Günther et al. (2017) showed that the model competence of teacher trainees could be significantly increased through further training, but that only a few of their students experienced significant improvement in their modelling competences. This indicates that higher teacher competences do not automatically result in higher student competences. To find out about the reasons for this missing transfer we want to take a closer look at the classroom interactions, respectively the observed competence levels when biology classes work scientifically. To pursue this objective we will be using time-based analysis of video data from biology lessons in which observed time units are assigned to the facets of inquiry of the VerE model (Nehring, Stiller, Nowak, Upmeier zu Belzen, & Tiemann, 2016; Nehring et al., 2012). However, statements about quality (competence levels) intended by the teacher or reached by students during the lessons do not emerge from these time based video data. It can thus not be ascertained to what extent teaching in the competence area of SI has been successful. In other words, it remains unclear what quality levels of the nine cells of the VerE model can be observed in biology lessons and to what extent student competences are promoted.


  1. Hypothesis and/or Research Objectives

Goals of education efforts are defined in standards and curricula. Competence models (Arnold, Wellnitz, & Mayer, 2010; Mayer, 2007) describing distinguishable quality levels for different facets of respective competences are available for the field of research. Additionally there is much data on the students’ performance according to the competence models (Arnold et al., 2010; Grube, 2010; Grünkorn, Lotz, & Terzer, 2014). Still, to date there is no study analysing to what extent teachers offer lessons addressing these competence levels and in what way they develop student inquiry competences at the best. The aim of the dissertation is to relate the levels described in competence models to classroom activities and to describe and analyse the quality of teaching and learning of SI during classroom interactions. A re-analysis of video captures of teaching processes about SI will be performed. The results lead to hypotheses about the aspects of teaching practice in which teachers need further support. Research is scheduled to proceed in three stages: 1. Literature-based development of a coding system, structuring each of the nine cells of the VerE model in quality levels, 2. Application of the coding system to video data and 3. Derivation of hypotheses concerning aspects that point to strengths and weaknesses in teaching practice. In a second step an experimental intervention study will be applied prospectively to promote the corresponding inquiry competences on the part of teachers.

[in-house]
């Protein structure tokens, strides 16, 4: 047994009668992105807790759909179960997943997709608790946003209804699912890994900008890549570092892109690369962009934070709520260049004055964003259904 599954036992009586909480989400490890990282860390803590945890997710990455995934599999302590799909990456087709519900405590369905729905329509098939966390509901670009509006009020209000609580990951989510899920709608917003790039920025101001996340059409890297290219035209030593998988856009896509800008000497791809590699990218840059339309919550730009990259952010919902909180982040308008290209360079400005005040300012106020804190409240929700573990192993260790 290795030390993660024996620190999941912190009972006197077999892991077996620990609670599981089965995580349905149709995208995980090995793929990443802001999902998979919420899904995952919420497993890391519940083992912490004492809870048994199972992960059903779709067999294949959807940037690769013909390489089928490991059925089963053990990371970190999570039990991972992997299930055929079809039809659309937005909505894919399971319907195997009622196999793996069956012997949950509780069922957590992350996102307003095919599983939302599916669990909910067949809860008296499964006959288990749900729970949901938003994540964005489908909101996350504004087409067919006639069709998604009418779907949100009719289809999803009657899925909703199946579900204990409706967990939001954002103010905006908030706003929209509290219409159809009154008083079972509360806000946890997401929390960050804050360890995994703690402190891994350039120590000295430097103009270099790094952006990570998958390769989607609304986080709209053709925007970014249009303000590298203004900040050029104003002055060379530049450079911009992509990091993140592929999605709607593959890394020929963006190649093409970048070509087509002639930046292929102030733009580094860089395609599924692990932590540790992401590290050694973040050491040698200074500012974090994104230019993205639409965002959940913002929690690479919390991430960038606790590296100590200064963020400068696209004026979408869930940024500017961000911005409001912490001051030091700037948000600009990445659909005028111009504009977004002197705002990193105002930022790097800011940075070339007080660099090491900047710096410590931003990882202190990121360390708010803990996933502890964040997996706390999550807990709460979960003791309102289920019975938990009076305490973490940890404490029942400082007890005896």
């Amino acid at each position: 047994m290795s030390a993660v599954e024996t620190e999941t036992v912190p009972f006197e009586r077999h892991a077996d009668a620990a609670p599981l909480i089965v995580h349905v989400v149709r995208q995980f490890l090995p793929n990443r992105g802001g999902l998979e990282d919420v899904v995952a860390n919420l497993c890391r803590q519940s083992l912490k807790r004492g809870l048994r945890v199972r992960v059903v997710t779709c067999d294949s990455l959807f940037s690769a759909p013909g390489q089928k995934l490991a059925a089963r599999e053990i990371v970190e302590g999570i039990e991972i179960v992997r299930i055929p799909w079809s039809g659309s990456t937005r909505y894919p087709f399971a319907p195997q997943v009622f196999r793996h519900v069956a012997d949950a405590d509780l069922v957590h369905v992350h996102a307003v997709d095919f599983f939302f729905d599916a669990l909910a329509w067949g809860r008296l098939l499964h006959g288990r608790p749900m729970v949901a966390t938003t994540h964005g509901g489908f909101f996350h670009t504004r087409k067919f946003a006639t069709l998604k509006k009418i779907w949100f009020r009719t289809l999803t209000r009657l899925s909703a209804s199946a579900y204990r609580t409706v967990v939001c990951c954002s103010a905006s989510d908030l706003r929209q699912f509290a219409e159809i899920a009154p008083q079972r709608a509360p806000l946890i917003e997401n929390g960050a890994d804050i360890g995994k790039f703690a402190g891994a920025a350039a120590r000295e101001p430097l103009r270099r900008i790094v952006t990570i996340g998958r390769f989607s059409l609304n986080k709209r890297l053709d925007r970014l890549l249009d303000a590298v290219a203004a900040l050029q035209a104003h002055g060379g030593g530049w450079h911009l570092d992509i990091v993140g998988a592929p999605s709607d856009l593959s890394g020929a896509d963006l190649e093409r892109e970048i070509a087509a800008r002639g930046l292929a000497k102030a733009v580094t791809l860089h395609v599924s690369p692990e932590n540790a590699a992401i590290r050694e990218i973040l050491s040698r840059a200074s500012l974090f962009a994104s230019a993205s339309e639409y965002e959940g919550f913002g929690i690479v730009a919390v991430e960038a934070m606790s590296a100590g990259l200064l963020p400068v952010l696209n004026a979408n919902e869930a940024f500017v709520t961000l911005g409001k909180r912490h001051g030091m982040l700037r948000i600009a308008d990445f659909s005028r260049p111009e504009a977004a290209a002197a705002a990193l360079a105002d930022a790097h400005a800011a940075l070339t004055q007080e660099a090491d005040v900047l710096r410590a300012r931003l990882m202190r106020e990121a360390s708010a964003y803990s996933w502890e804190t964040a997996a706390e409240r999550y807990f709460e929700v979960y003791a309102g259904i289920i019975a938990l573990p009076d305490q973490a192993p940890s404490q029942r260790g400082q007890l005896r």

1. Innovation/Originality and Expected Outcomes

The study allows a close look at the quality of SI processes in classes from teacher and student perspectives. The following intervention permits to compare the student competence levels before and after the improvement of the scientific-inquiry-process skills of the teacher (specific to the individual teacher needs) related to the quality of instruction during lessons. It will offer possibilities to improve teacher training regarding the SI process instructions. This will increase the quality of SI teaching processes in classrooms for a longterm improvement of students’ SI competences. As far as education research is concerned, the project combines data from large-scale assessment with data from real life observation in schools and thus fosters the practical use of large-scale monitoring instruments and in-class methodological development.